2. World Health Organisation (WHO). Dioxins and their effects on human health. Geneva: World Health Organisation; 2016. [Link]
  3. Sweeney MH, Mocarelli P. Human health effects after exposure to 2,3,7,8-TCDD. Food Addit Contam. 2000; 17(4):303-16. [DOI:10.1080/026520300283379] [PMID]
  4. Pesatori AC, Consonni D, Rubagotti M, Grillo P, Bertazzi PA, Consonni, et al. Cancer incidence in the population exposed to dioxin after the Seveso accident. Twenty years of follow-up”. Environ Health. 2009; 8:39. [DOI:10.1186/1476-069X-8-39] [PMID] [PMCID]
  5. Pilsner JR, Parker M, Sergeyev O, Suvorov A. Spermatogenesis disruption by dioxins: Epigenetic reprograming and windows of susceptibility. Reprod Toxicol. 2017; 69:221-9. [DOI:10.1016/j.reprotox.2017.03.002] [PMID] [PMCID]
  6. Ishiniwa H, Sakai M, Tohma S, Matsuki H, Takahashi Y, Kajiwara H, et al. Dioxin pollution disrupts reproduction in male Japanese field mice. Ecotoxicology. 2013; 22(9):1335-47. [DOI:10.1007/s10646-013-1120-7] [PMID]
  7. Mohammadi S, Rahmani F, Hasanian SM, Beheshti F, Akbari Oryani M, Ebrahimzadeh A, et al. Effects of dioxin on testicular histopathology, sperm parameters, and CatSper2 gene and protein expression in Naval Medical Research Institute male mice. Andrologia. 2019; 51(11):e13411. [DOI:10.1111/and.13411] [PMID]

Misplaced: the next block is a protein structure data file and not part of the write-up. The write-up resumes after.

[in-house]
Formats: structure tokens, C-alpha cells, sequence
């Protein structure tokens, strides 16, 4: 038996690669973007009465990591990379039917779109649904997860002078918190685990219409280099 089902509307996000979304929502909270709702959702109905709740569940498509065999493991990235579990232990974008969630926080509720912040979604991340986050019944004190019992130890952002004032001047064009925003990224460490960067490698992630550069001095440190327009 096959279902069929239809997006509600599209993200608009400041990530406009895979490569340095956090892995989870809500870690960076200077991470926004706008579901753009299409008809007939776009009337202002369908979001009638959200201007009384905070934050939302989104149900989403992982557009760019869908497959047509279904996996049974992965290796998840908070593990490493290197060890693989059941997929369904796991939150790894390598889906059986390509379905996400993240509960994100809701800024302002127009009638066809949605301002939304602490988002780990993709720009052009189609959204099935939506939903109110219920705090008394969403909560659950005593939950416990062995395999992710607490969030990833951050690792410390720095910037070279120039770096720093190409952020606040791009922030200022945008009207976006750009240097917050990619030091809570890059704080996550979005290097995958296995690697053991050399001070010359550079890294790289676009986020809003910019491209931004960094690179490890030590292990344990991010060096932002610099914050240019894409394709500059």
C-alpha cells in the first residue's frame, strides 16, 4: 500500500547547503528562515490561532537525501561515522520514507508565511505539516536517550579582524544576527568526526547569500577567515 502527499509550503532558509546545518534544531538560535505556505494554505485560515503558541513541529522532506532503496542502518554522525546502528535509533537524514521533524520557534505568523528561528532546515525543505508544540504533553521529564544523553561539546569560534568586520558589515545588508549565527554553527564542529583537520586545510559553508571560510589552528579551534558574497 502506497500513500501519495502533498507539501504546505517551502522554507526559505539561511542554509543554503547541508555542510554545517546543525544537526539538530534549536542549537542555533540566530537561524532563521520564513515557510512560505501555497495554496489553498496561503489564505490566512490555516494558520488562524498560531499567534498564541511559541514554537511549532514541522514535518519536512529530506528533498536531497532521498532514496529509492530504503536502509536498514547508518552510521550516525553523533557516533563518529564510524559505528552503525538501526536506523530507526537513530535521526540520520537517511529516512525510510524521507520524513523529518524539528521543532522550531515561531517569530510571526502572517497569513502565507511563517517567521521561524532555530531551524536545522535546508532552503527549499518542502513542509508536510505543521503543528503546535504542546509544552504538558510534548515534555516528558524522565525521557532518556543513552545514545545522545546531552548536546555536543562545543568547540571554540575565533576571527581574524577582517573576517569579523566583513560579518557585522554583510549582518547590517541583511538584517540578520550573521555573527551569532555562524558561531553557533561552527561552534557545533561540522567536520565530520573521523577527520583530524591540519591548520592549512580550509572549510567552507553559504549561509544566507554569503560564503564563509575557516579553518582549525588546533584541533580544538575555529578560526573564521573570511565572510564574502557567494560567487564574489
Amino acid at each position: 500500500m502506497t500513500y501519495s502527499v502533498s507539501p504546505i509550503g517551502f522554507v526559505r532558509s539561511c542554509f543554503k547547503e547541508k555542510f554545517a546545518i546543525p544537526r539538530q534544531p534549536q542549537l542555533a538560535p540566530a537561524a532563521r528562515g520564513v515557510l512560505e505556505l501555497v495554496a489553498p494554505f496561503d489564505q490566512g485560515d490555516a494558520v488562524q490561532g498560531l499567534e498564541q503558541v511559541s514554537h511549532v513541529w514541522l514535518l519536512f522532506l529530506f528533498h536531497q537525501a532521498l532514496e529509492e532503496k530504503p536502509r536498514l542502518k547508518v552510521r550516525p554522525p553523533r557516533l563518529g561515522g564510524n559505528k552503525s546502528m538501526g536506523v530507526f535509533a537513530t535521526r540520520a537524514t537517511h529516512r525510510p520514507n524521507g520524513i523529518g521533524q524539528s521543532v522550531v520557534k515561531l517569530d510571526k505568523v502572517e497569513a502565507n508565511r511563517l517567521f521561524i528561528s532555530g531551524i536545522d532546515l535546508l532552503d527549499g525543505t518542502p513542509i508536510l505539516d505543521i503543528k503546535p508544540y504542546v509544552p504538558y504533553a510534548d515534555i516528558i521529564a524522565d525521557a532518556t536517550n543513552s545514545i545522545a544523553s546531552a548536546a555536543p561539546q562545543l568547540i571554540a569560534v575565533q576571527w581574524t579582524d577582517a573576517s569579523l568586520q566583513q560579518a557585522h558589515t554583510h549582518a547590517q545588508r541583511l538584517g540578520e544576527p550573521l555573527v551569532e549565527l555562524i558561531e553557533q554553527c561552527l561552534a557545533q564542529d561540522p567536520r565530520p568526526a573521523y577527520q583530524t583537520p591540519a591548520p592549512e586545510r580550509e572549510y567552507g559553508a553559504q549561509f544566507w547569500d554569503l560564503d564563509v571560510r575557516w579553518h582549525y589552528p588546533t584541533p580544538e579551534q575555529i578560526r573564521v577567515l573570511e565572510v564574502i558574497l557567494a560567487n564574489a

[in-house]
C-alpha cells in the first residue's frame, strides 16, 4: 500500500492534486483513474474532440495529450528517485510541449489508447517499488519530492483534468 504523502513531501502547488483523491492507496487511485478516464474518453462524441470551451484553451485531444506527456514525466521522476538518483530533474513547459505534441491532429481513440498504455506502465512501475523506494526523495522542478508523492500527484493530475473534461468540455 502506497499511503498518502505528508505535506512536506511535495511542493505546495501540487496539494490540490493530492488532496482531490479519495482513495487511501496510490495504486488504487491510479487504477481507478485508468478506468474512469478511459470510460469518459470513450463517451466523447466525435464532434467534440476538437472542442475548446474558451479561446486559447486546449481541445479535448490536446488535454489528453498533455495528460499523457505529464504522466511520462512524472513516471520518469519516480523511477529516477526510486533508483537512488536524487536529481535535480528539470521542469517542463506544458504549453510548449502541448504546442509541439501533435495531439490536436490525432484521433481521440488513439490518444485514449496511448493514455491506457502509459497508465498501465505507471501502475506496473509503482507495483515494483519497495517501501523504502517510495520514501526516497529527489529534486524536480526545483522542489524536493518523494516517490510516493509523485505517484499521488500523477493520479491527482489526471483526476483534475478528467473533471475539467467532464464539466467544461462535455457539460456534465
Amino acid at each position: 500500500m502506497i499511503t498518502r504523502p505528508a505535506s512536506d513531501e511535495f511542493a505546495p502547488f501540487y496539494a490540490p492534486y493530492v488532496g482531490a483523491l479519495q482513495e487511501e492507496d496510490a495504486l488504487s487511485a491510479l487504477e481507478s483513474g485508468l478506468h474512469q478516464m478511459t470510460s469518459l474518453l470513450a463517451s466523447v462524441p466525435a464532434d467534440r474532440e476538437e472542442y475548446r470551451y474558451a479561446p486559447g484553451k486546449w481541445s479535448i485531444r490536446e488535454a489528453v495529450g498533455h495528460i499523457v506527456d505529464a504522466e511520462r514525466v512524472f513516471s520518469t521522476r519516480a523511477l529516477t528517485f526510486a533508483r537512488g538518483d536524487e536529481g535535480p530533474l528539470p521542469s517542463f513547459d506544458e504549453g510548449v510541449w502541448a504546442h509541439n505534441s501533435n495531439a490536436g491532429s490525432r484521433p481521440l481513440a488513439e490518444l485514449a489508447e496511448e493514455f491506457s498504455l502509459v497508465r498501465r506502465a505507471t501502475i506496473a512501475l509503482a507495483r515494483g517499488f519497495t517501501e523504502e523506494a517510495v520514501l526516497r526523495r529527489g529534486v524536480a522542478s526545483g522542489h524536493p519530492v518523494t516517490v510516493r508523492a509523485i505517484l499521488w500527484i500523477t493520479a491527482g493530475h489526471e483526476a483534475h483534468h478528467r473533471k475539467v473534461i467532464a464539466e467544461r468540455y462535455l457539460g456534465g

8. Jin MH, Hong CH, Lee HY, Kang HJ, Han SW. Enhanced TGF-beta1 is involved in 2,3,7,8-tetrachlorodibenzo-p-dioxin (TCDD) induced oxidative stress in C57BL/6 mouse testis. Toxicol Lett. 2008; 178(3):202-9. [DOI:10.1016/j.toxlet.2008.03.015] [PMID]
  9. Pilsner JR, Shershebnev A, Medvedeva YA, Suvorov A, Wu H, Goltsov A, et al. Peripubertal serum dioxin concentrations and subsequent sperm methylome profiles of young Russian adults. Reprod Toxicol. 2018; 78:40-9. [DOI:10.1016/j.reprotox.2018.03.007] [PMID] [PMCID]
  10. Choi JS, Kim IW, Hwang SY, Shin BJ, Kim SK. Effect of 2,3,7,8-tetrachlorodibenzo-p-dioxin on testicular spermatogenesis-related panels and serum sex hormone levels in rats. BJU Int. 2008; 101(2):250-5. [DOI:10.1111/j.1464-410X.2007.07202.x] [PMID]
  11. Elsayed HYA, Borroto ET, Pliego AB, Dibarrat JA, Ramirez FR, Chagoyán JCV, et al. Sperm quality in mouse after exposure to low doses of TCDD. Curr Top Med Chem. 2019; 19(11):931-43. [DOI:10.2174/1568026619666190520090132] [PMID]
  12. Attari S, Mohammadi S, Ebrahimzadeh A, Hosseinzadeh H, Soukhtanloo M, Rajabzadeh A. Effects of thymoquinone on sperm parameters, apoptosis, testosterone level, and oxidative stress in a mouse model of D-galactose-induced aging. Pharm Sci. 2018; 24(3):180-6. [DOI:10.15171/PS.2018.26]
Type of Study: Original Research | Subject: Toxicology

Add your comments about this article : Your username or Email:
CAPTCHA

Rights and permissions
Creative Commons License This work is licensed under a Creative Commons Attribution-NonCommercial 4.0 International License.

© 2024 CC BY-NC 4.0 | Pharmaceutical and Biomedical Research

Designed & Developed by : Yektaweb